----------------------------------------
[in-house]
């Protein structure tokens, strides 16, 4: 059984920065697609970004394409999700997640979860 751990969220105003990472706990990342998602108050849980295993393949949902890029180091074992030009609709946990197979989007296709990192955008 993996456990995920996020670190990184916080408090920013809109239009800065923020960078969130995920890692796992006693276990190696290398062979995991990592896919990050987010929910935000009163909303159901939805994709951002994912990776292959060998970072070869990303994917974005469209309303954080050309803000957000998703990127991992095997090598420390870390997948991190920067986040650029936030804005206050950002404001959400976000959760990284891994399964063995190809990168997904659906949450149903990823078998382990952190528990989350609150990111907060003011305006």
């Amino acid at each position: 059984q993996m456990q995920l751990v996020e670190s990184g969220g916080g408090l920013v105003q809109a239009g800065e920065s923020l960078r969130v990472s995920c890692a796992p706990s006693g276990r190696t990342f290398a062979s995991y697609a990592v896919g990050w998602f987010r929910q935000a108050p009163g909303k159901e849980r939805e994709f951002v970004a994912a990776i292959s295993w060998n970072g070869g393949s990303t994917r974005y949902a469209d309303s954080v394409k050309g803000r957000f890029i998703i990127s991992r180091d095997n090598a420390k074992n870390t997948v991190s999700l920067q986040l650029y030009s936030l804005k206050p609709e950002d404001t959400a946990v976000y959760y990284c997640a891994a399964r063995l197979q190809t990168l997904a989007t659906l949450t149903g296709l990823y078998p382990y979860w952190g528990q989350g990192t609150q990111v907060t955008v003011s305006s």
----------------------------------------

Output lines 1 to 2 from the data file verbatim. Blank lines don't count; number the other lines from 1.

[in-house]
């Protein structure tokens, strides 16, 4: 059984920065697609970004394409999700997640979860 751990969220105003990472706990990342998602108050849980295993393949949902890029180091074992030009609709946990197979989007296709990192955008 993996456990995920996020670190990184916080408090920013809109239009800065923020960078969130995920890692796992006693276990190696290398062979995991990592896919990050987010929910935000009163909303159901939805994709951002994912990776292959060998970072070869990303994917974005469209309303954080050309803000957000998703990127991992095997090598420390870390997948991190920067986040650029936030804005206050950002404001959400976000959760990284891994399964063995190809990168997904659906949450149903990823078998382990952190528990989350609150990111907060003011305006």